I’ll start this post with a disclaimer that we had a great time, for the most part, in Thailand, and would definitely return. However, as black travelers, we had a few unpleasant experiences, and this post addresses that.
“Do you know why I wear this umbrella?” Our Thai tour guide asks as we walk through the elephant nature park.
“It’s so that I don’t get darker.”
It’s a sunny, and very warm day in November, signature of the Thailand climate, and there is not much in the area in the way of sun protection. The land is flat, and the greenery has been cleared down. The handful of guides leading other groups of people around the park, are all wearing straw hats.
Our brown-skinned guide continues his explanation on why he doesn’t want to get darker. He tells of how the darker skinned people in Thailand are looked down upon, and how lighter skin is favored.
But of course we already knew this. In fact, we learned this on our first full day in Thailand, on our very first stop outside of the airport, and outside of the hotel. We got our first lesson in Thai colorism in the beauty aisles of the grocery store in Bangkok.
After entering the beauty section, it didn’t take long to notice that the words “whitening” or some slight variation of it were imprinted on just about everything — from soaps, to face wash, to lotion, to sunblock. There were aisles upon aisles of bleach-infused products. So much so, that It took me about 20 minutes of searching to find a normal lotion. I think that my Vaseline brand lotion was perhaps the only product in the entire section that didn’t mention any whitening effects. I had a moment here, where I remember thinking…okay, so they, as an entire culture, must really value whiteness for the products to be included in mainstream brands in one of the country’s major grocery store chains. I’ll admit I didn’t stay on this thought too long, and I didn’t expand my thoughts as to what this meant for black people (or darker people). I chalked it up to just another quirk of a foreign country.
Although I didn’t process it immediately, I, unfortunately, only had to wait a few more minutes to feel the effects of it. After checking out, we hauled our grocery bags over to the designated cab-pickup area outside of the store, where we met another couple (who happened to be white) already standing in the area. Soon after, a store-employed security guard approached the couple, helped them get a cab, and even assisted them with putting their groceries in the trunk. We moved up a bit, naturally, thinking we were next in line for his assistance. The employee passed us a few times, but never stopped to find out if we needed a cab. A few minutes passed, and another white couple came to the area. He immediately walked toward them, and began asking if they needed help getting a cab. I felt so disrespected.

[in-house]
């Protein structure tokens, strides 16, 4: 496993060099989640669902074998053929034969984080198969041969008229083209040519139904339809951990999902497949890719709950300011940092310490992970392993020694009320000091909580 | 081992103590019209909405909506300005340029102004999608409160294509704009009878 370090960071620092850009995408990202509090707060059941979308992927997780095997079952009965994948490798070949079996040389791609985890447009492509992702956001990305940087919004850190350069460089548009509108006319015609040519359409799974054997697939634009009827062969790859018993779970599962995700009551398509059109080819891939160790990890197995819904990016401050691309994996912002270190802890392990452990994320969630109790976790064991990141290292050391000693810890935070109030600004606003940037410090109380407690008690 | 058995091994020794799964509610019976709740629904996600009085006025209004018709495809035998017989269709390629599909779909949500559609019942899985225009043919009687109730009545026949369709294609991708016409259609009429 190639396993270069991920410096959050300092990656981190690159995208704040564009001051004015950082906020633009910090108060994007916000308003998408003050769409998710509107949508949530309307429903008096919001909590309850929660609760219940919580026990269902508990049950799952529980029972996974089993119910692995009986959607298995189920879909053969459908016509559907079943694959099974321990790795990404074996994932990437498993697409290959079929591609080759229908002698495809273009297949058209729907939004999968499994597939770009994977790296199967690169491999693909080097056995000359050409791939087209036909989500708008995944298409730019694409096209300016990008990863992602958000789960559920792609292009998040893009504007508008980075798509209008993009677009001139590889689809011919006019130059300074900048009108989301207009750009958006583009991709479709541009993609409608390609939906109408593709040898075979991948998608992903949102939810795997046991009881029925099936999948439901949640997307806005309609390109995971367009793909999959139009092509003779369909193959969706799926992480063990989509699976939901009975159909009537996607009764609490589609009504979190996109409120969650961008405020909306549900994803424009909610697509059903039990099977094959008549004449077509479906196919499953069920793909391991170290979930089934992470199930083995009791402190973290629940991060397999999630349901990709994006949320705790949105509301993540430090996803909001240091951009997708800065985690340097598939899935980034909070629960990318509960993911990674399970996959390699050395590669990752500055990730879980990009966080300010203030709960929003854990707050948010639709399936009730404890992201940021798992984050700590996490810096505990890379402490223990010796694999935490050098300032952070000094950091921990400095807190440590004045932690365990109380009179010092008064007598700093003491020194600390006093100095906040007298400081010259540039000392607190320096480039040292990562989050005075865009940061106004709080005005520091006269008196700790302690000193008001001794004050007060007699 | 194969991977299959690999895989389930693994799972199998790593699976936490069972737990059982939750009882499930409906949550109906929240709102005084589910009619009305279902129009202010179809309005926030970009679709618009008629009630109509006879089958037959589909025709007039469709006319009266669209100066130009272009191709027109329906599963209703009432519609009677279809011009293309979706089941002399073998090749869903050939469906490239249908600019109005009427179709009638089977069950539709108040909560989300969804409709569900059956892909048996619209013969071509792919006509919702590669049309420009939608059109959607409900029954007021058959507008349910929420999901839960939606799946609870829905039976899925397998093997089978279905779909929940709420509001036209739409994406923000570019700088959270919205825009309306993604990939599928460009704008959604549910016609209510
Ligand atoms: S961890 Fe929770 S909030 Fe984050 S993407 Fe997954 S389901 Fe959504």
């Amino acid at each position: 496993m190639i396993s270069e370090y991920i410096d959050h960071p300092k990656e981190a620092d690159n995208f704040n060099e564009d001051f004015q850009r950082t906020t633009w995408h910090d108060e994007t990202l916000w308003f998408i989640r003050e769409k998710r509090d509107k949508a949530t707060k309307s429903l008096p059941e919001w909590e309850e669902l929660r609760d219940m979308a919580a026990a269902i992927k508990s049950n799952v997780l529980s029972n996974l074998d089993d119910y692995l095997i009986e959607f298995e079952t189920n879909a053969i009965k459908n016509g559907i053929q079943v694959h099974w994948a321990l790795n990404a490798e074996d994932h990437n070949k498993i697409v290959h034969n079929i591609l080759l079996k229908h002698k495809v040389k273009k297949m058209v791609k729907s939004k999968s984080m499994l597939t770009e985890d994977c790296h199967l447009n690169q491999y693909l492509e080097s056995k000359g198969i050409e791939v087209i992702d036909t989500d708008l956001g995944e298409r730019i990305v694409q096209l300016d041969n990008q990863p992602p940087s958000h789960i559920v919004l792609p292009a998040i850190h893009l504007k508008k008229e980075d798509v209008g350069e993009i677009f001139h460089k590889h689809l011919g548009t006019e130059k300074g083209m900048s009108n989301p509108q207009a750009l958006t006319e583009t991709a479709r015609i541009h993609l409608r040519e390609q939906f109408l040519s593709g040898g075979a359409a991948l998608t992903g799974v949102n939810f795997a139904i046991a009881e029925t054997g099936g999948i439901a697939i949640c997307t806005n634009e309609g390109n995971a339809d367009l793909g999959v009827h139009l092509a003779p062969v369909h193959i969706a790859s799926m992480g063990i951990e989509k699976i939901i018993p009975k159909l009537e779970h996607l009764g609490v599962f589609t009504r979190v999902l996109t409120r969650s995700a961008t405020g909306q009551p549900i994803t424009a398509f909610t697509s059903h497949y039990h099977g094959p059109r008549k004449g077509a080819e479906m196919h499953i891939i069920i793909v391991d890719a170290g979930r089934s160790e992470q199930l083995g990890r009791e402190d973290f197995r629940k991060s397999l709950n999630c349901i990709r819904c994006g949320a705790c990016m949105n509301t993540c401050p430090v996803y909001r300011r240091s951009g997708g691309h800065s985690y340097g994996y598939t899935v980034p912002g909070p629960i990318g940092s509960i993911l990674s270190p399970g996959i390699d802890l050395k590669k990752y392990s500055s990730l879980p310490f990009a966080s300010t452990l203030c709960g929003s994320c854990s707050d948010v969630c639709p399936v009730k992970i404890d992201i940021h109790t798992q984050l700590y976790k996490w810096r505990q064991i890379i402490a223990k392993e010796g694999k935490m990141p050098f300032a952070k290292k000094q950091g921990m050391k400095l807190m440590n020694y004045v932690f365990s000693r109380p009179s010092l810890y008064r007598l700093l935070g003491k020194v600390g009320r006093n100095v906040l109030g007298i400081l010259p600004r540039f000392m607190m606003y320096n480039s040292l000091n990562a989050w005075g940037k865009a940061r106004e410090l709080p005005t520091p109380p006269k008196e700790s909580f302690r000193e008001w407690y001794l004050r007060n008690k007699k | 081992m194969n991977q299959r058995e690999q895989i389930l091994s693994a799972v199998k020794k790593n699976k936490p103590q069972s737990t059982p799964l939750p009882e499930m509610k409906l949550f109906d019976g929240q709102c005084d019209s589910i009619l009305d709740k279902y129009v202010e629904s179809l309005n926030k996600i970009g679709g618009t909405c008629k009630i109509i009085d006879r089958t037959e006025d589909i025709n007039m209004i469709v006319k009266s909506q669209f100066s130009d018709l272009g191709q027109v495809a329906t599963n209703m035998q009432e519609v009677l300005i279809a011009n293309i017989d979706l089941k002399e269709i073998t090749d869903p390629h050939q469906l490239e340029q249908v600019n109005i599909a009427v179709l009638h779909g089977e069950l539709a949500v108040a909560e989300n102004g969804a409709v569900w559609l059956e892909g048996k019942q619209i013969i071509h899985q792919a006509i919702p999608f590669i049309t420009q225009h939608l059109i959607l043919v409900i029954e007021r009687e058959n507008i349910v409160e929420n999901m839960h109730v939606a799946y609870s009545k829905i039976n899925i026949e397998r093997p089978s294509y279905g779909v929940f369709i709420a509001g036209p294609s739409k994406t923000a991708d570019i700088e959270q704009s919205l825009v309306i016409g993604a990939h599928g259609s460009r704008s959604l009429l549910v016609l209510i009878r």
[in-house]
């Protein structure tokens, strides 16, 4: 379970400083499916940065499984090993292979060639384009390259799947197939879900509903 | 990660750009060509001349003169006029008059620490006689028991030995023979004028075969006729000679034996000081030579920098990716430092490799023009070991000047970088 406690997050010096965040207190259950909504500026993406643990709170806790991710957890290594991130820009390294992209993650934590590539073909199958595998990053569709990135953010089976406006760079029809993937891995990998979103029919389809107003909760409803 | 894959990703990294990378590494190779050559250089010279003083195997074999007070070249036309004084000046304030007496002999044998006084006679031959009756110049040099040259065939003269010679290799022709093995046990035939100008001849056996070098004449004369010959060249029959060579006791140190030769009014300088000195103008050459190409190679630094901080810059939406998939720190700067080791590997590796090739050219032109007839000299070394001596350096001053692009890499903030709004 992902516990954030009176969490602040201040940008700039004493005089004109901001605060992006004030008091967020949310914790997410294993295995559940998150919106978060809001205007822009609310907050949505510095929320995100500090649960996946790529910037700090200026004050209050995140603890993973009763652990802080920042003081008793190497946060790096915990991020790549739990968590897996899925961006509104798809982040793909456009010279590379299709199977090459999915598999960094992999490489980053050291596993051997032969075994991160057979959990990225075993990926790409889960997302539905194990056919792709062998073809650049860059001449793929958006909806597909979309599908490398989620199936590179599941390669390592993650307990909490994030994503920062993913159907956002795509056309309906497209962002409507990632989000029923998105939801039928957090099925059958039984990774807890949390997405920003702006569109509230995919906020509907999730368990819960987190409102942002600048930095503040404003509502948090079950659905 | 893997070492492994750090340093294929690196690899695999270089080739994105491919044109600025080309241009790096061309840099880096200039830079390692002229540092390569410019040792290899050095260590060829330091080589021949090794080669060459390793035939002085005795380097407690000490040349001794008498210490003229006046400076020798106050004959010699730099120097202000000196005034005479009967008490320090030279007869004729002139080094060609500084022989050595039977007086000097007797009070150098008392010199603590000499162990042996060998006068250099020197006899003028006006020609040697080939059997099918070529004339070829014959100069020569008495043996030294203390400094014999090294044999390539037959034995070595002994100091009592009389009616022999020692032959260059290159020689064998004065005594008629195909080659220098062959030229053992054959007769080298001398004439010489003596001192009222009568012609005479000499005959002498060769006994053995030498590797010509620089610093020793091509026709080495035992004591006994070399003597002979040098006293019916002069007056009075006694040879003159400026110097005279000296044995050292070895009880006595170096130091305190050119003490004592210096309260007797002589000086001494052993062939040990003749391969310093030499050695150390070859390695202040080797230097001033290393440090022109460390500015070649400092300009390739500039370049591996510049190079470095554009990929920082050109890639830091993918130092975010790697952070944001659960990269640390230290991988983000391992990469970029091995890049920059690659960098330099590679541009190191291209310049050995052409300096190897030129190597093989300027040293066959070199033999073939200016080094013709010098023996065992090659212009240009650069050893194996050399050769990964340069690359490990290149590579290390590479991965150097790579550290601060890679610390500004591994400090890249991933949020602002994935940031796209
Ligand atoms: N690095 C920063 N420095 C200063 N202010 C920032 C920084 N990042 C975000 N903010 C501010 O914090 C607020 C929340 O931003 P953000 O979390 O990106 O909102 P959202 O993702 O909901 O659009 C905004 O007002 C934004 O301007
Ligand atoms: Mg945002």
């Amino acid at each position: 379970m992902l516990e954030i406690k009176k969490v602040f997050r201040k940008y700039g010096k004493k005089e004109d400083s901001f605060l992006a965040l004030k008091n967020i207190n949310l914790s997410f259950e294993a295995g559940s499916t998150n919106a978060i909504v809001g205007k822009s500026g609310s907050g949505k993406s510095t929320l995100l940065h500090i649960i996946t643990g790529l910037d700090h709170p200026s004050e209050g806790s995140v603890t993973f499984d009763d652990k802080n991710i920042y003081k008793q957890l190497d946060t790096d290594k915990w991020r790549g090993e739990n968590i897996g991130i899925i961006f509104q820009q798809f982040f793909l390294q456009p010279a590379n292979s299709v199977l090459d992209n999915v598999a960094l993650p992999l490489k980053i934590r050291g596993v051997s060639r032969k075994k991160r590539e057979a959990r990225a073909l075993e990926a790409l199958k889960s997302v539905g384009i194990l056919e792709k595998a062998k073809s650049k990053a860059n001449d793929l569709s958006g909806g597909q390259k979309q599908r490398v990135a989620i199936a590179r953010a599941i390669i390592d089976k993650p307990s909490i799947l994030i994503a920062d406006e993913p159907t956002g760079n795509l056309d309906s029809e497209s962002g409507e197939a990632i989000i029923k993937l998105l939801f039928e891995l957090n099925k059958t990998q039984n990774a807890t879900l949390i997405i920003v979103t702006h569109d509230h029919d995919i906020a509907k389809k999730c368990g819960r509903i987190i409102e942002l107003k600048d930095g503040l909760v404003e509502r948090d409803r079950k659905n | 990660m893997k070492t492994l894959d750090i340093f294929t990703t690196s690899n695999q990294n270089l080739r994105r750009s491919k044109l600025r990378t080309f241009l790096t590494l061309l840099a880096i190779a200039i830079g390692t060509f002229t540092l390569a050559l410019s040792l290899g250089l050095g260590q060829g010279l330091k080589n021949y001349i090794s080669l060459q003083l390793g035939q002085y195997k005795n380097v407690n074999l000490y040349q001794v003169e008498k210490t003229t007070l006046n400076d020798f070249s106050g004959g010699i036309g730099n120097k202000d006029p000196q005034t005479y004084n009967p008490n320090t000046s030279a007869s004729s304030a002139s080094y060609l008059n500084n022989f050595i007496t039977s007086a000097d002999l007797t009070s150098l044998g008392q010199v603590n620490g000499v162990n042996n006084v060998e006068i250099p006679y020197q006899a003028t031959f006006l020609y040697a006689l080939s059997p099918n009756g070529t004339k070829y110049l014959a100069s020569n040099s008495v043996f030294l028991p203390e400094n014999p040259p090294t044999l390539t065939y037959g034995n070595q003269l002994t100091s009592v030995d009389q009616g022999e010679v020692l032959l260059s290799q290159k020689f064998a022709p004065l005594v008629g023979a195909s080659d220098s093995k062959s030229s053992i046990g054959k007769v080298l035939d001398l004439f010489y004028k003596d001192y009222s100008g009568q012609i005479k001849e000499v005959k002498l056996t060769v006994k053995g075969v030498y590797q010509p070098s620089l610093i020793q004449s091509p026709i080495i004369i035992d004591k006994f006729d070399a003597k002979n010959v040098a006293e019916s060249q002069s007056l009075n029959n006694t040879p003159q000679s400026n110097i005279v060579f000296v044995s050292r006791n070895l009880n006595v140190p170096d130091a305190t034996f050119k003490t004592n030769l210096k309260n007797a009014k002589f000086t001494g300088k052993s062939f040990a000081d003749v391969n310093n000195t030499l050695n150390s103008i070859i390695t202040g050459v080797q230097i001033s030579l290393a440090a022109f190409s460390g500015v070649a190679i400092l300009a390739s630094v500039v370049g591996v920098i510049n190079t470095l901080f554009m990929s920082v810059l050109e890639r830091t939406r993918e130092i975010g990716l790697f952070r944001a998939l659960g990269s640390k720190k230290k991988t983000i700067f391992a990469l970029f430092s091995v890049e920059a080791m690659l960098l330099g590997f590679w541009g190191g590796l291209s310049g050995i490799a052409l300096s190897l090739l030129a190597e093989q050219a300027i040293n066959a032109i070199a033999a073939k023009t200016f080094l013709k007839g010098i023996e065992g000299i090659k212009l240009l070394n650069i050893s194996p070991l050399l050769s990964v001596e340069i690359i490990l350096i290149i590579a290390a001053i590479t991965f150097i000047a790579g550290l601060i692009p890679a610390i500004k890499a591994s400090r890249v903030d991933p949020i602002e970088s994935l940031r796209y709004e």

Unlike the other shoppers, to get assistance with securing a cab, we had to walk up to him, and request it. When our cab came, there was no help moving our groceries to the trunk. Instead, he just walked away. The aspiration for whiteness, exemplified by the bleaching products I noticed in the store’s beauty aisles, apparently meant that black people were undesirable.
Prior to this we hadn’t done any research on the experiences of other black people in Thailand. We had such a great time in Bali, and we didn’t want to come into the country with any biases that may have influenced our experience. However, as soon as we got back to our hotel, we jumped on the computer, and did the research.
The information online validated what we had felt. It was interesting to find out that it wasn’t just black people who were treated differently – it was also Middle Easterns, Indians, and even other Thai people. Basically, it was anyone with darker skin.
Kendrix, a black american who had lived in Thailand gave an explanation on the Minority Nomad blog: “The Thai people are very much into social standing and what others think of them, much more than other Asian countries I’ve visited. They don’t like dark skin people. It doesn’t matter where they’re from and they’re not shy about letting you know it. They look at dark skin people as being lower on the social ladder. If your skin is dark, it usually suggests that you’re a laborer or farmer or doing some type of work outside, which they attribute to having less education. If your skin is white, then it means that you work indoors like an office or bank or some type of place where education is needed. After talking to a young lady for a while, she told me, ‘Even though your skin is black, I can tell your heart is white.’”
I was devastated. This was one of my first experiences being treated differently due to my race (that I was aware of). To make matters worse, I would be in this country that abhorred people who looked like me for two entire months. I’ll be honest, after this experience, I wasn’t keen on leaving the safe, non-judgmental confines of our hotel room. It took a few days to build up the courage to go back outside, but we did. We went out and explored the city, and we were stared at…a lot (and that’s another story in itself). But, at some point, we began to adjust to the environment, ignored any potential negativity, and made it a point to enjoy the rest of our time in Bangkok, and eventually in Chiang Mai.